The testing process would provide a solid, scientific answer addressing everyone's concerns. And the act of testing as it was recorded and explained to the public, would do a lot to explain BSE. People are eager to know what can/cannot happen to put beef consumers in jeopardy with respect to BSE.

As it stands now, the proposal is to test some 40,000 anyway. The increased cost to do 260,000 more would more than be off-set by the returns in terms of consumer confidence and the potential monetary losses that could be experienced by the industry if one more animal tests positively. If another, single, random case occurs, it will not tell us anything more about if we "have a big problem" than the first one in Canada and the first one in the USA. But in such a case, consumers would rightfully be confused, suspicious and upset that nothing clear and meaningful had been done since 23 Dec 2003. They could react by boycotting beef domestically (which has not happened). And for sure, this would impact our export trade for an even longer period.

Americans trust the USDA and their scientific community: they deserve a science-based response, of responsible proportion and cost, which gives clear answers. We need to do this, now, ASAP.

We've had a couple of stories about Martha Stewart over the last few days, and we've demonstrated a certain lack of sympathy for the domestic diva.

MNB user Linda Allen responded:

All of the wise-cracking about Martha Stewart's business and professional activities, and the jokes making fun of the fact that she may go to jail reflect a certain lack of basic humanity. And yes, guys*, good manners.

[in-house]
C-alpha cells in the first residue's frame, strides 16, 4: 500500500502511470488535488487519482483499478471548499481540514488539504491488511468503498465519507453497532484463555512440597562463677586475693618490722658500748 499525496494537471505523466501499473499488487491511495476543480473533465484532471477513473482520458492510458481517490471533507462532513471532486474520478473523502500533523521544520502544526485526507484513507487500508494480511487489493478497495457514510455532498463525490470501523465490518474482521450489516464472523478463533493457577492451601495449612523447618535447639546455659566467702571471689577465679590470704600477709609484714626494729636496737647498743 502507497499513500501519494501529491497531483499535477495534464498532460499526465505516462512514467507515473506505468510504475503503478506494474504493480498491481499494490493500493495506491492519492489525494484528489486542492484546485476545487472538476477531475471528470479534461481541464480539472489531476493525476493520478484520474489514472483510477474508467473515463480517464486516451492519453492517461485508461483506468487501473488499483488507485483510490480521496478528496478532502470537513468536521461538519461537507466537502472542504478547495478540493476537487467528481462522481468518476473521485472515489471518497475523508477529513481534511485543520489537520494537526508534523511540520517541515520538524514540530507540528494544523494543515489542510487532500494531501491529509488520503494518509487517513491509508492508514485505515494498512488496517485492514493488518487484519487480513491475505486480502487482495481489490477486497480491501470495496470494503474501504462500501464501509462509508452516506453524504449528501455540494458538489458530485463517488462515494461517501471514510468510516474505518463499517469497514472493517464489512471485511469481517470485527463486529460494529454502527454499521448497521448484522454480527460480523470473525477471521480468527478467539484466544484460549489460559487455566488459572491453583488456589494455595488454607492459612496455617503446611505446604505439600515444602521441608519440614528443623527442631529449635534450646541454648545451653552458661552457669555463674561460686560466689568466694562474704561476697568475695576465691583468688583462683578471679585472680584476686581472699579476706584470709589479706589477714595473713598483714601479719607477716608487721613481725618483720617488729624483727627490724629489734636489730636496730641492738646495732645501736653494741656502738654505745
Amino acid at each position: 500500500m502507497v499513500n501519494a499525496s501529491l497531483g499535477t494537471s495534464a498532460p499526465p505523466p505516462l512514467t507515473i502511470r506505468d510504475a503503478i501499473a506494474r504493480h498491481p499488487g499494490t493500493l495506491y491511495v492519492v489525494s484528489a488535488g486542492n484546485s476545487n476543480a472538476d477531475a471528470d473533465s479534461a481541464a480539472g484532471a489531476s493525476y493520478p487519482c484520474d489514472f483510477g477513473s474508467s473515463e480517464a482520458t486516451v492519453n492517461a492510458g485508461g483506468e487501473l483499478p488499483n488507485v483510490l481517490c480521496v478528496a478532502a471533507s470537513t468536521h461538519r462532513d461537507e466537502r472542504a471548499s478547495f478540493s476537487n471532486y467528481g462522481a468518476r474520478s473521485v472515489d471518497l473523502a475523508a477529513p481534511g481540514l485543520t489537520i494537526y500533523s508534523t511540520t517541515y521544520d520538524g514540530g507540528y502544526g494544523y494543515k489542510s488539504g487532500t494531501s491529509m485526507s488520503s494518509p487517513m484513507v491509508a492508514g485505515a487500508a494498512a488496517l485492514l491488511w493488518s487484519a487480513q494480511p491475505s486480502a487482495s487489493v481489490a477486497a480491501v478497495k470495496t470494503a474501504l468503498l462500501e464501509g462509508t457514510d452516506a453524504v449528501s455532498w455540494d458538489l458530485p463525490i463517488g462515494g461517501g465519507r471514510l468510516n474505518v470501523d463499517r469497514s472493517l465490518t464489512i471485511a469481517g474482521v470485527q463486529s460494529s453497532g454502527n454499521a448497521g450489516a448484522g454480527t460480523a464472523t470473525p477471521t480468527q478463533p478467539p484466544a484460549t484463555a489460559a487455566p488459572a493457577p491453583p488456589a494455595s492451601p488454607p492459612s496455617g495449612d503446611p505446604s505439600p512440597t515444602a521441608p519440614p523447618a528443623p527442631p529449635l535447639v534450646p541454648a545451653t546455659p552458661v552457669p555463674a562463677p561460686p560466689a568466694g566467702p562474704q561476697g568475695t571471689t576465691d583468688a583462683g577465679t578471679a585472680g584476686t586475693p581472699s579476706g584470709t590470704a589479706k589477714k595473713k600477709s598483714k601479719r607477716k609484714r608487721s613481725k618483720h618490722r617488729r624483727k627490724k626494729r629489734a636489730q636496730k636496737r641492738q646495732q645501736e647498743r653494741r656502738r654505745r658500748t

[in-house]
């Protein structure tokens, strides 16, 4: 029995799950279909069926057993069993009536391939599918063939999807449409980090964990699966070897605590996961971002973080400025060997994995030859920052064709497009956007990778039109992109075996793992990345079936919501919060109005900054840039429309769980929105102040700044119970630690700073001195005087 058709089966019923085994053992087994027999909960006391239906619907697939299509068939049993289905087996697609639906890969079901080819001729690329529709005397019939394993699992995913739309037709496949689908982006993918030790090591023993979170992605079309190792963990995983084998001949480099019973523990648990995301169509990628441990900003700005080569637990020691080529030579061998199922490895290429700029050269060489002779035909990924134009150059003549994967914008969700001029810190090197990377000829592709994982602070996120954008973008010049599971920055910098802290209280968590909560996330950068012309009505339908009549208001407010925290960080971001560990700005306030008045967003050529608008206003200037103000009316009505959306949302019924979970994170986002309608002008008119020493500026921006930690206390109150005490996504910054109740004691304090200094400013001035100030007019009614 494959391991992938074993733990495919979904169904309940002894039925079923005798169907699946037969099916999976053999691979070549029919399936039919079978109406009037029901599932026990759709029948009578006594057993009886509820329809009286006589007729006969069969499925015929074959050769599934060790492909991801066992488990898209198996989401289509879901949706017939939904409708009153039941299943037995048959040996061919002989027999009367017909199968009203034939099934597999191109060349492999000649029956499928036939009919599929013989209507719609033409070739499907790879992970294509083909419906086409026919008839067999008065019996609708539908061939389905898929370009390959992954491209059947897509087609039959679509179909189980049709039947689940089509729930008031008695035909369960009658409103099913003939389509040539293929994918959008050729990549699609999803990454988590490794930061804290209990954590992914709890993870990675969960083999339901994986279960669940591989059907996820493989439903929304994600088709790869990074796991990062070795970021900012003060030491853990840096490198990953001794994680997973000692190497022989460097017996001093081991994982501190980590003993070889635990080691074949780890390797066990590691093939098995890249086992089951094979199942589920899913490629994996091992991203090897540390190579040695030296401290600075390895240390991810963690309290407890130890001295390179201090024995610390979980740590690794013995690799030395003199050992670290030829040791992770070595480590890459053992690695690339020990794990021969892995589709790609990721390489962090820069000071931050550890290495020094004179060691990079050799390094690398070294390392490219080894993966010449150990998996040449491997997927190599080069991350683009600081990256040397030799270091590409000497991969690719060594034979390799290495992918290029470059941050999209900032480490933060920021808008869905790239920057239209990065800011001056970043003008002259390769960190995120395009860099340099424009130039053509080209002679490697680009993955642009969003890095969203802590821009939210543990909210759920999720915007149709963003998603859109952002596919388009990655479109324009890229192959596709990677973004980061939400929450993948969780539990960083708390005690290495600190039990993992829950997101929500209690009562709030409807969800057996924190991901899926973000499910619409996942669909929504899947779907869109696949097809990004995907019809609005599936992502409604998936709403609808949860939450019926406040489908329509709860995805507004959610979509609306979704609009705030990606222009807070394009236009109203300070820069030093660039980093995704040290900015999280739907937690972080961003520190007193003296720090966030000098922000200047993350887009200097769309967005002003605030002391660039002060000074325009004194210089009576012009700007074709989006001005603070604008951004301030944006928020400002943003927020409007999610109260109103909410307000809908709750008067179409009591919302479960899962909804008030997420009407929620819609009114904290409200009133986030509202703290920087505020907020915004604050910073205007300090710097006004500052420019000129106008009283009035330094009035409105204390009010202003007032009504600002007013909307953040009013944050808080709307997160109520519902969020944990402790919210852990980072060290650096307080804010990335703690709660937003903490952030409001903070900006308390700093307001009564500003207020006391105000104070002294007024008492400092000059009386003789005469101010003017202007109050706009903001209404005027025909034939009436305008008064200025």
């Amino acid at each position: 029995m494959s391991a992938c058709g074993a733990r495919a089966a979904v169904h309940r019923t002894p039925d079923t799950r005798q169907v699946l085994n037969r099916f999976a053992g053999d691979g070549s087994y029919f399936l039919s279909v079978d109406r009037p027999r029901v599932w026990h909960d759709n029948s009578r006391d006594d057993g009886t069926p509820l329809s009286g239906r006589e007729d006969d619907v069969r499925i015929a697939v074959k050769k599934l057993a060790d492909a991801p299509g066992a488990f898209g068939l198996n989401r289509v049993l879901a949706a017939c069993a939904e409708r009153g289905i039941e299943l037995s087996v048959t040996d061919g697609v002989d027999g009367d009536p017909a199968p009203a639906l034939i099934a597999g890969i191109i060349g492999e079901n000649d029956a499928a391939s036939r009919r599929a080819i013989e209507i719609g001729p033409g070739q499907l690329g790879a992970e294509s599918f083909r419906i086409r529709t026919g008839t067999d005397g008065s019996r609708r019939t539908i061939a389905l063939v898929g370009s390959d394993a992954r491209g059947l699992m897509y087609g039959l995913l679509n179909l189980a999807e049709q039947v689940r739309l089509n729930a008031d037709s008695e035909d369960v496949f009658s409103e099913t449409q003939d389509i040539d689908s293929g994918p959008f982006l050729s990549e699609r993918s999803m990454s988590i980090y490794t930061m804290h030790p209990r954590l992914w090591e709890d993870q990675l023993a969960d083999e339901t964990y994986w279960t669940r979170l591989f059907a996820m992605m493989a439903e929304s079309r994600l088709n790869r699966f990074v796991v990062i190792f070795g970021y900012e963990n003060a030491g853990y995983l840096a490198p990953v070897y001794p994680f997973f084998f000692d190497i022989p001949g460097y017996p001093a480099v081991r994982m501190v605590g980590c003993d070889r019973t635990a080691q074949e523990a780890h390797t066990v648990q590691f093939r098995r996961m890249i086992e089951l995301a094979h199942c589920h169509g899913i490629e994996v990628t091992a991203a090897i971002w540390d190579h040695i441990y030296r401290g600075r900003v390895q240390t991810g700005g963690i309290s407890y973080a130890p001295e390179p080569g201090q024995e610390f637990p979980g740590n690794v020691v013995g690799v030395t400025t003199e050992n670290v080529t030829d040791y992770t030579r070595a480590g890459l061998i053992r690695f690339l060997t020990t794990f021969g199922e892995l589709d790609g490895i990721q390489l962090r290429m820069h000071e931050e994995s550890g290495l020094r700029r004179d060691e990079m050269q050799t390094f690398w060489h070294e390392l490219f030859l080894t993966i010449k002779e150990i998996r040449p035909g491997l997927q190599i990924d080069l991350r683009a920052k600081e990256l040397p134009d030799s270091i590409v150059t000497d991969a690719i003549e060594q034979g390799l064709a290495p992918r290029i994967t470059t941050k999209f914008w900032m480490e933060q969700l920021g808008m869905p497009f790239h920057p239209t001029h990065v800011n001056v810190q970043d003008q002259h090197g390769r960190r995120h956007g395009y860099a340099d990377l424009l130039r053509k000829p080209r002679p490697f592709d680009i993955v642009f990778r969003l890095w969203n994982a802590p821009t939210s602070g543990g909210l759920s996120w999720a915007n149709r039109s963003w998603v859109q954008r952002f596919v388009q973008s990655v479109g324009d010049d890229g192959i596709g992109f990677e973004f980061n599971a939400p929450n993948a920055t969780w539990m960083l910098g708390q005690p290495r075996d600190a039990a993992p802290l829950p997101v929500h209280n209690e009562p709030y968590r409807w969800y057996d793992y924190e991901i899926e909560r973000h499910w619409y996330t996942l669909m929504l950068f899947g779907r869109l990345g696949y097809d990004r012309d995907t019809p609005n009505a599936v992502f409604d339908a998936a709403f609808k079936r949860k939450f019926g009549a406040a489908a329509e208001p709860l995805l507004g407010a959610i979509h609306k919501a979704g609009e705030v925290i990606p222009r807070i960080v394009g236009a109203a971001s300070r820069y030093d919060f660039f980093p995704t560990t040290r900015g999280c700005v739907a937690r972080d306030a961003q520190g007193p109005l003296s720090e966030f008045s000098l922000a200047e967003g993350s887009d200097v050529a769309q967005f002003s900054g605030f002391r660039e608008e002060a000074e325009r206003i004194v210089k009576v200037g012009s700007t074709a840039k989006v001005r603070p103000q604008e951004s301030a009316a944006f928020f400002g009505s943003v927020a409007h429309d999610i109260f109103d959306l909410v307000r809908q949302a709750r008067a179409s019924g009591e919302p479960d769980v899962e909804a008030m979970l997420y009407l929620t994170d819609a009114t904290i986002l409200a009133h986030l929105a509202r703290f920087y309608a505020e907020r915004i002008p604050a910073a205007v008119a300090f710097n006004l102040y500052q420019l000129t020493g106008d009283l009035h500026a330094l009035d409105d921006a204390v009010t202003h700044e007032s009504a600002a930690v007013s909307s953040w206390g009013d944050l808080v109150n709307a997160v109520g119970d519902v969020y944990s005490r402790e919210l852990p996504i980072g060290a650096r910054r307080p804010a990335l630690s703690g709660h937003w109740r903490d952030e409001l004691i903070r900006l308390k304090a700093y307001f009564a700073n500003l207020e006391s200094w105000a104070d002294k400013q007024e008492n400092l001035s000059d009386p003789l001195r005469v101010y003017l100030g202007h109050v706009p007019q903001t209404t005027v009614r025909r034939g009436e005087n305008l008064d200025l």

(*You have plenty of company in your approach, Kevin!)

The accusations and substance of the Stewart case, and the particular manner in which this wealthy and successful female executive is being treated by the media, present serious legal and sociological issues in this day and age.

They are deserving of more than cheap shots at the expense of the accused.

Nobody wants to believe it, but we don't think of Martha Stewart primarily as a female. Gender has nothing to do with our reaction to her.

Another MNB user wrote:

It's kinda obvious how you feel about Martha Stewart. But however you feel you'll have to admit she was successful and she brought joy and information to a lot of people. And when I used the term scapegoat, I meant scapegoat - "One that is made to bear the blame of others."

As I said, she probably did do something wrong, but she is in fact being used as an example and as a distraction from all the other white collar crimes. You said you didn't think other cases were comparable, well, these cases can be compared on the very basic notion of justice and the integrity - or lack thereof- of the law.

MNB user Richard Lowe wrote:

I believe there is an old saying about putting all one's eggs in the same basket. If Kmart were still using those old household names like Sherman Williams, Dutch Boy, etc., etc. it would not have this problem.